Elderly rock stars have this gift for introspection and analysis; they look back with a clarity not present during the drug binges, and there’s a received wisdom that comes with the long-term attainment of stardom – a been there, done that shrug. Two of ’em – roughly half a rock generation apart – write a couple of fine personal journals. In recent posts, both David Byrne and Pete Townshend give homilies on performing and the current scene. Great reading, guilty pleasures.
Twenty years ago, a friend of mine pointed to the rusted and abandoned elevated railway bed in Chelsea, which I’d barely noticed before, and proclaimed: “There are a couple of real estate bigshots fighting for that – it’s gonna be valauble some day.” That day has come, but not in the developer-oriented vision my friend once had. Friends of the High Line, which is redeveloping the old passage for open space and limited mixed use building, is planning to hold the first Highline Festival this May. Chairman? One David Bowie, newly sixty and readying for a public celebration of that advanced age. Apparently, he found his glam venue. Fred Wilson has some details. Will this become a permanent part of the New York festival scene?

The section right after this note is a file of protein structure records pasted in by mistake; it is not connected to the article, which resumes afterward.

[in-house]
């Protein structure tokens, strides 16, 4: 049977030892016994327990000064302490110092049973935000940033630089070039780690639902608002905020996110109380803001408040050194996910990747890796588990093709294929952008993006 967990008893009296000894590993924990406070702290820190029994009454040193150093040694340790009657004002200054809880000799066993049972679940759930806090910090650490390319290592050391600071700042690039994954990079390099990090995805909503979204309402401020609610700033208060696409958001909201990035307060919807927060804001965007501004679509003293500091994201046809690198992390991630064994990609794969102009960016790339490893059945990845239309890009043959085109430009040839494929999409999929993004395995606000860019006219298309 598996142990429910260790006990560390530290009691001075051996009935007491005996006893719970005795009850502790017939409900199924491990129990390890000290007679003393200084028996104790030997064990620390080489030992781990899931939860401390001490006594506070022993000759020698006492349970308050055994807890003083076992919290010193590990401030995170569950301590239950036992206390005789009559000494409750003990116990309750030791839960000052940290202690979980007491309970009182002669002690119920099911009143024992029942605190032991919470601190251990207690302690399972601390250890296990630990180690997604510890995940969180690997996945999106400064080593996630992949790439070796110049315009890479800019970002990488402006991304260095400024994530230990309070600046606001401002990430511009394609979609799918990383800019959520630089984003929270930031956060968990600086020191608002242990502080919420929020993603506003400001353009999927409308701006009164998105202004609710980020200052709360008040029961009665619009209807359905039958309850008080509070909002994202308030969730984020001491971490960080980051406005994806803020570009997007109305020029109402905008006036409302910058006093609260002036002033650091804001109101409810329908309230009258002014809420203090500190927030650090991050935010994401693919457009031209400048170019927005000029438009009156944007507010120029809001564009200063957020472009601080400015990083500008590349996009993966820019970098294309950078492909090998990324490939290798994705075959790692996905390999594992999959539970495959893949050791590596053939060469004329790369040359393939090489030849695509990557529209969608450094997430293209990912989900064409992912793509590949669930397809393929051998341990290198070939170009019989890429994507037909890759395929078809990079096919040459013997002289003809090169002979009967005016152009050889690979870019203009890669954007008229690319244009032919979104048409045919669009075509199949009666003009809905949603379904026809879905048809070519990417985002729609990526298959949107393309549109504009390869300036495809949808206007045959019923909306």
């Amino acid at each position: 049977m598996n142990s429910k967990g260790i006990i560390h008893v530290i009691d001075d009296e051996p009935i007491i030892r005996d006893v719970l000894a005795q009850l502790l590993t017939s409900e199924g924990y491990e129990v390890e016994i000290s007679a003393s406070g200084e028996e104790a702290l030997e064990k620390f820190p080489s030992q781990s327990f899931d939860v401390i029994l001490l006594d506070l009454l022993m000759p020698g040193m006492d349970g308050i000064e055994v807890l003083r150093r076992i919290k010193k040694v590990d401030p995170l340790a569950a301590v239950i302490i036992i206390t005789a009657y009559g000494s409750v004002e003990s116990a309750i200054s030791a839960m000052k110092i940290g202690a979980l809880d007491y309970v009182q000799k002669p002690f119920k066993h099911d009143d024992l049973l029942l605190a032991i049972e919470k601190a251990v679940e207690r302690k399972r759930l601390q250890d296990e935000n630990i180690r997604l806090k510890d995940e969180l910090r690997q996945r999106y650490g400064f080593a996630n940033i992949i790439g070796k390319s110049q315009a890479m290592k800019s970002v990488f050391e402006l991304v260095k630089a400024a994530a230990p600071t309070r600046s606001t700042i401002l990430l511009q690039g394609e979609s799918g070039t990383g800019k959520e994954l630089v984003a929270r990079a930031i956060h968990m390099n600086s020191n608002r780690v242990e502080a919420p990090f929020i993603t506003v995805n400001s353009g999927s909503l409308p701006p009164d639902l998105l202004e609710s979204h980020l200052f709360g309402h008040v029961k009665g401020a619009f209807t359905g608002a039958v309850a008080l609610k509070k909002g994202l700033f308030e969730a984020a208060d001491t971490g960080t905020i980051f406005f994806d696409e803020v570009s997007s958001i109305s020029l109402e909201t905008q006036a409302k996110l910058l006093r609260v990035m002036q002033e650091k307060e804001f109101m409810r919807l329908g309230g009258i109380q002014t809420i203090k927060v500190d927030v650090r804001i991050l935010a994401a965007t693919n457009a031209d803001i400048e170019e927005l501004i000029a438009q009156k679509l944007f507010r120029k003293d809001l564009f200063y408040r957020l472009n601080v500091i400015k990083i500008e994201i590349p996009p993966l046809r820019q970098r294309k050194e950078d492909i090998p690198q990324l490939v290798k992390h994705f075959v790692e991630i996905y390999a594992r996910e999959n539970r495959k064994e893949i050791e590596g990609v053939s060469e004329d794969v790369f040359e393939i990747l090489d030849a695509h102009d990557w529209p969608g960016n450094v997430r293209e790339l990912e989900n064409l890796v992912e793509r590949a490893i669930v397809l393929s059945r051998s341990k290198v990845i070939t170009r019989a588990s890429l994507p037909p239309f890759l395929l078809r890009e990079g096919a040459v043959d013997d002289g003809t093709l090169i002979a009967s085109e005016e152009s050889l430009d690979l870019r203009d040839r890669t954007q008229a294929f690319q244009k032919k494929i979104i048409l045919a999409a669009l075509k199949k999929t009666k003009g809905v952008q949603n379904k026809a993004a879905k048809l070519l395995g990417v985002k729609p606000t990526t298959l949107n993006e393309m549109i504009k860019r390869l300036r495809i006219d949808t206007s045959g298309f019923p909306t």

A great post from the always inventive, eminently book-worthy Maud Newton, the famed literary blogger – read it all but here’s a taste:
Calvin BakerÃ¢â‚¬â„¢s strangely neglected Dominion is one of the books I admired most this year. I understand that a novel so allusive, in which invocations of myth abound and the richness of language recalls the King James, isnÃ¢â‚¬â„¢t going to appeal to everyone. But I look at some of the hyped-up claptrap that has critics pulling out their trumpets this year, and am amazed that a story this good hasnÃ¢â‚¬â„¢t garnered so much as a review in a major newspaper.
I’m not a film completist; with three children and a limited window of screening opportunities outside of video-on-demand, my year’s best, non-kiddie category, is scant by definition. So my “best of” list in the cinematic arts is limited to exactly two pictures, the only two to really cut through the mist of over-production and bad popcorn, and to stick to my intellectual ribs like butter on a toasted corn muffin.
Both are deeply English, more so in language than in culture. Both have all their crucial action scenes in and around London. And both deal with government and with the power of perception in the masses, a crucial factor in self-governance and the source of legitimacy of power.
V for Vendetta caused one right-wing reviewer to rant that the film was “a vile, pro-terrorist piece of neo-Marxist, left-wing propaganda filled
with radical sexual politics and nasty attacks on religion and Christianity.” Others took it as a parable of neoconservatism run wild: its core story of America in ruins, and Britain run by a brutish totalitarian regime is filled with torture, secret imprisonment, the end of fair trials, and a government spying on its citizenry.
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